Feeling like you’re good enough to put yourself out there in the world…

This could easily become another post about “impostor syndrome,” but I think it goes far beyond that.

Last weekend, when I was going to my piano lesson, one of the guys who worked there mentioned a recital that Sunday and that I could go or if I wanted to participate, let them know. I was like “uh, no way would I play, not yet for sure,” but they also said I could show up and listen and offer support (they needed an answer because there was limited room available and it was a bit late).

I’d heard about possibly doing recitals or playing in front of others. After all, that’s the beauty of music; it’s a language all it’s own. However, I also haven’t been as good to myself in terms of learning music the past few months. So many things have been put on my plate (and anemia has really messed with my sleep schedule and timing) that music practice has fallen near the bottom of the priority list.piano-1595865_1280

That ticks me off, because it should be near the top, at least as far as things to do day after day. I wanted to learn music. I want to learn all I can and get good at it.

But why, exactly? That mention of the recital got me really thinking this week about how or when I’d be willing to play in public. Not like I haven’t before, but it’s a lot different when you’re a clarinet player smack in the middle of a couple dozen other clarinets on stage, or one of the ants marching on the field during half-time in high school.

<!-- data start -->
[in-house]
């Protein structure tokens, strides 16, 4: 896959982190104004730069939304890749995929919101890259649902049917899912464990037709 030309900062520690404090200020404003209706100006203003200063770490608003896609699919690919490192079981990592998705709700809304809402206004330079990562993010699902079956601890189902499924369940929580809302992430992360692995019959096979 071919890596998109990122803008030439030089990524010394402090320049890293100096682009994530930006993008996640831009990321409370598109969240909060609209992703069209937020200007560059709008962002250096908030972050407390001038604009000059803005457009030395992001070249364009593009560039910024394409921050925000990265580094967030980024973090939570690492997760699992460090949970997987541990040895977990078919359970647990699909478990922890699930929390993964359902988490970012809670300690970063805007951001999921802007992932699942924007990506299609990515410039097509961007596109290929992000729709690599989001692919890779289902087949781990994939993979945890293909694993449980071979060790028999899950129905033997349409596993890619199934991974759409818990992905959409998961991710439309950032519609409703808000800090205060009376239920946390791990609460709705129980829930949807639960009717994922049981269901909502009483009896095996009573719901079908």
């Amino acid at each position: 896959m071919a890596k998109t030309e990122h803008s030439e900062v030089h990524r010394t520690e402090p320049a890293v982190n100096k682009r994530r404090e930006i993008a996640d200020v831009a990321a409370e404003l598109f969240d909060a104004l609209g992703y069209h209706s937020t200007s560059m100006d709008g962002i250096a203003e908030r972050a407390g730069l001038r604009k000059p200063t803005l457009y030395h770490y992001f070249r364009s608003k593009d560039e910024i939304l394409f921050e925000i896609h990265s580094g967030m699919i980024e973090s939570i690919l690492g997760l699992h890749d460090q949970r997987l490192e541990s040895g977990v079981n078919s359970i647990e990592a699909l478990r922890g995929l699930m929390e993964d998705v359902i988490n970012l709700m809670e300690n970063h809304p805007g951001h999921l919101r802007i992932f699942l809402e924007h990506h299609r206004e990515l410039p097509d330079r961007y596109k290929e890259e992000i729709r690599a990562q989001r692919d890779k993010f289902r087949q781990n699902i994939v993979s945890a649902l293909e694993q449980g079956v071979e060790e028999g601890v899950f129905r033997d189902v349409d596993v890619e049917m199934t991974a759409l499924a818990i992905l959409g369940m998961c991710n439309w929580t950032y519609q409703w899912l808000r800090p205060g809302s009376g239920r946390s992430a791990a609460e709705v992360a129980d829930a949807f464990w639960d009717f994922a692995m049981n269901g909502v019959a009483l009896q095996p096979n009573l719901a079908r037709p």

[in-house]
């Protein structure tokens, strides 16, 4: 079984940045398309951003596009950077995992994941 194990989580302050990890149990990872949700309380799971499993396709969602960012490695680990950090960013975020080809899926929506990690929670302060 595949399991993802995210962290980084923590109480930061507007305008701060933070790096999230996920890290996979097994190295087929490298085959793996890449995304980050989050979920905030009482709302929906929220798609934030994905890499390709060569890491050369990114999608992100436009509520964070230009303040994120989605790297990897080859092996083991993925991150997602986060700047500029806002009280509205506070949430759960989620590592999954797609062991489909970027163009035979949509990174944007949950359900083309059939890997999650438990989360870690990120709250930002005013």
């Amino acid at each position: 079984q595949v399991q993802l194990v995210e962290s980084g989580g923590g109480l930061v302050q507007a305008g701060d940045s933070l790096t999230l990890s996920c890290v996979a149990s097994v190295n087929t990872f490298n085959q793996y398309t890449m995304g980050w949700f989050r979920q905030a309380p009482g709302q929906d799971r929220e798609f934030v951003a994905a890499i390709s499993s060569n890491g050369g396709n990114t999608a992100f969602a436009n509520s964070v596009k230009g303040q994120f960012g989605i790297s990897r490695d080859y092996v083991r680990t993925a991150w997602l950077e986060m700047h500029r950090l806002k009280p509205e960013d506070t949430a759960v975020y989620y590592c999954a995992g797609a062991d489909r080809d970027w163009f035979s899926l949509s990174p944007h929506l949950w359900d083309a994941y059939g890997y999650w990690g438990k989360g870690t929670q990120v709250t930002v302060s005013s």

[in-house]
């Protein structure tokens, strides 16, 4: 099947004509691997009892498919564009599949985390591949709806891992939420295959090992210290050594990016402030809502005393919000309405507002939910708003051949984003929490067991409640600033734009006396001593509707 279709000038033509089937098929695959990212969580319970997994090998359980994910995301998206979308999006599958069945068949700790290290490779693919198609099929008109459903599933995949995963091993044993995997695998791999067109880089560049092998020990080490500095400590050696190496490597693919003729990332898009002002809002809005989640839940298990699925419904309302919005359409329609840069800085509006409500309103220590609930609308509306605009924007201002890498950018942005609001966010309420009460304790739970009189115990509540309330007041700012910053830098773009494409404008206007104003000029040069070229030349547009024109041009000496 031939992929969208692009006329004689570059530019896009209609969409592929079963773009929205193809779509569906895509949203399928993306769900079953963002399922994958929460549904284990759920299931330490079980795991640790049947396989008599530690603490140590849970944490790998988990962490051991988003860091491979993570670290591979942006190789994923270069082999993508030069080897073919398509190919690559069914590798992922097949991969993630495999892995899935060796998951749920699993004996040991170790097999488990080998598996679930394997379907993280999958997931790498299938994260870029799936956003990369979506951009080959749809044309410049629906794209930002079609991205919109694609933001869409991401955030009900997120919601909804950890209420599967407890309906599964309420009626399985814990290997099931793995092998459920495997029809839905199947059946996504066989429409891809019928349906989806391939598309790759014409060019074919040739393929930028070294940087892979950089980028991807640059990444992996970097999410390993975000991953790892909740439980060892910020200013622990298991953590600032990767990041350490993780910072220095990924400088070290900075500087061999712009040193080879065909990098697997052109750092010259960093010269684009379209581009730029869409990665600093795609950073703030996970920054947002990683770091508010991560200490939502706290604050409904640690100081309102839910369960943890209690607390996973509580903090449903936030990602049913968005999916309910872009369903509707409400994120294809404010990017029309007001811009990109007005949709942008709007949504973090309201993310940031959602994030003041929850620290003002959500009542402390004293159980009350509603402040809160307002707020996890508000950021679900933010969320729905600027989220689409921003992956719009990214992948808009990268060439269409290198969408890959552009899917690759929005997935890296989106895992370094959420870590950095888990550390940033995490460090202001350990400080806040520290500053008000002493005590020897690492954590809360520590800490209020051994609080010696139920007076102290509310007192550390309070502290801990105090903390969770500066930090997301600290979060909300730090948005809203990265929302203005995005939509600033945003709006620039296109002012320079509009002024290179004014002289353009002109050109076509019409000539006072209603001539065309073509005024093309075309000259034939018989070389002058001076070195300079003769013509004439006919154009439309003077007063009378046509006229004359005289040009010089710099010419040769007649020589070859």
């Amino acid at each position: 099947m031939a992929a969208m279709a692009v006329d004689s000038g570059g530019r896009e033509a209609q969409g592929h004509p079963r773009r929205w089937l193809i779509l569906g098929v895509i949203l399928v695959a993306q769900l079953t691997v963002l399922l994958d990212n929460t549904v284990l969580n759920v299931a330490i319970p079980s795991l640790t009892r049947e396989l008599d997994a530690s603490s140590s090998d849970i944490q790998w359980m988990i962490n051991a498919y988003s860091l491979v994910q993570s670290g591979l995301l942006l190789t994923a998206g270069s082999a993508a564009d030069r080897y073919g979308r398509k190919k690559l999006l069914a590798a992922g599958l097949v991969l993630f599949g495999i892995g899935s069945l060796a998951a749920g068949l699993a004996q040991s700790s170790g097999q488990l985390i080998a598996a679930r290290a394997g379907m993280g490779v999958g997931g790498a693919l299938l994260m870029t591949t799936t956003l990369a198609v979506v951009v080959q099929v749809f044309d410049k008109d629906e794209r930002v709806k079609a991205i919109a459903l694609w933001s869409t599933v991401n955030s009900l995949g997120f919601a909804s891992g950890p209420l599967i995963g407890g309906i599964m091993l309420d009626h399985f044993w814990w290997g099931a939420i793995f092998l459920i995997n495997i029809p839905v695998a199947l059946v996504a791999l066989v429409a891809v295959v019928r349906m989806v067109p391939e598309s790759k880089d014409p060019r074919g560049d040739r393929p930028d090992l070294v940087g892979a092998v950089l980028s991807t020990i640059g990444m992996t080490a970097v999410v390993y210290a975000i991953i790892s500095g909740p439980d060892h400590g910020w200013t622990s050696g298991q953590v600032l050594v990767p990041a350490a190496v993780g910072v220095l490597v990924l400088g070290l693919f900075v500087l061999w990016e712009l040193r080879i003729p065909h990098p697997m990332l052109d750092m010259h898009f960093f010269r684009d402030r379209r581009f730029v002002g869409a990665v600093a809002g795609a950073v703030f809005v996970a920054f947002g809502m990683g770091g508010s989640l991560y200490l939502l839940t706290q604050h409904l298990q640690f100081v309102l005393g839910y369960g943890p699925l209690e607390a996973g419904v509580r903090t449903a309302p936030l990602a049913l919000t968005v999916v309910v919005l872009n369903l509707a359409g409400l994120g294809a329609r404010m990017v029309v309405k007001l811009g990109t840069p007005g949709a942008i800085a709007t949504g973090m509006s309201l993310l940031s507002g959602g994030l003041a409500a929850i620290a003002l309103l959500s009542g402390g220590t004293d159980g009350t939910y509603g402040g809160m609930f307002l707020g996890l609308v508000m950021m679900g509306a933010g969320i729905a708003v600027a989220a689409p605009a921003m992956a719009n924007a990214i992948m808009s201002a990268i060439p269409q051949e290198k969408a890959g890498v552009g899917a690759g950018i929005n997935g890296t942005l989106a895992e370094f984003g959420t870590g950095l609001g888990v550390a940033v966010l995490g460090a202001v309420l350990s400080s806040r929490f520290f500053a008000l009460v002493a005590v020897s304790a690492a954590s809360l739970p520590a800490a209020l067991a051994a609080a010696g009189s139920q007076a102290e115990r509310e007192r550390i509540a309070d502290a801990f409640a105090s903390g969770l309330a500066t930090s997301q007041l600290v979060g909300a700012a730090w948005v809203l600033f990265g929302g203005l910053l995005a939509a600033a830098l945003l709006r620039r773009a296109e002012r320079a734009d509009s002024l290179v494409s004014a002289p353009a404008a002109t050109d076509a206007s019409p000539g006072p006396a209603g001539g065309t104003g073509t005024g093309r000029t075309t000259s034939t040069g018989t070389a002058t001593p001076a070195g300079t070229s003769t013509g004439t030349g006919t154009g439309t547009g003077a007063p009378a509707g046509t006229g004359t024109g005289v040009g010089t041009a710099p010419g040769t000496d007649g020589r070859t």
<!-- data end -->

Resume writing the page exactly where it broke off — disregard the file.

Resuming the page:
Maybe that anonymity helped me out, but even then, I had REALLY crappy practice habits. My band director’s attitude toward me as the year went on just made it easier for me to quit by 10th grade. I was good at practice in 6th and 7th grade, wanting to work hard and do better. But when things got tougher and my schedule got crazier, I let things slide.

I’ve noticed that awful pattern just kept coming along in my life. As soon as things get more difficult (like when my embouchure changed after my braces were removed and I couldn’t compensate), I can’t figure out how to push on, or it doesn’t occur to me that I just need to incorporate this new skill and move along, going forward. Somehow I can do it when it comes to a job… but it happens so gradually I’m not aware of it. If I look at myself in my current job now, and then try to see myself three years ago…I can’t figure out how I got from there to here. I’m just so used to the way things are now, even if they get more complicated.

I’m worried a bit about playing in front of people eventually, but not in the sense that I’ll suck in front of them. Okay, maybe a little bit about that. It’s more I’m worried I will actually be good enough to hold my own on stage in front of others and not believe it to be more than luck or a fluke (which leads to self-defeating prophecy-making).

I’ve had a lifelong fear of screwing up. I can’t figure out where it came from, but it’s bothered me immensely for as long as I can remember. And it doesn’t seem to matter how old I get, it’s still there. Just yesterday my boss said she was moving on to other opportunities. And today I heard that one of our newer co-workers was interested in being the director of our location. I was a bit shocked about that. Not jealous or annoyed, because she’s a hard worker who I think could pull it off nicely, but rather surprised.

Of course, I had to remind myself that my boss told me that “if somebody wanted to step up…” It took me a day to realize that it wasn’t a subtle hint, but I was so startled at her announcement I didn’t recognize it, and instead immediately backed up mentally like “I dunno if I could do that.”

Well, there I go shooting myself in the foot again.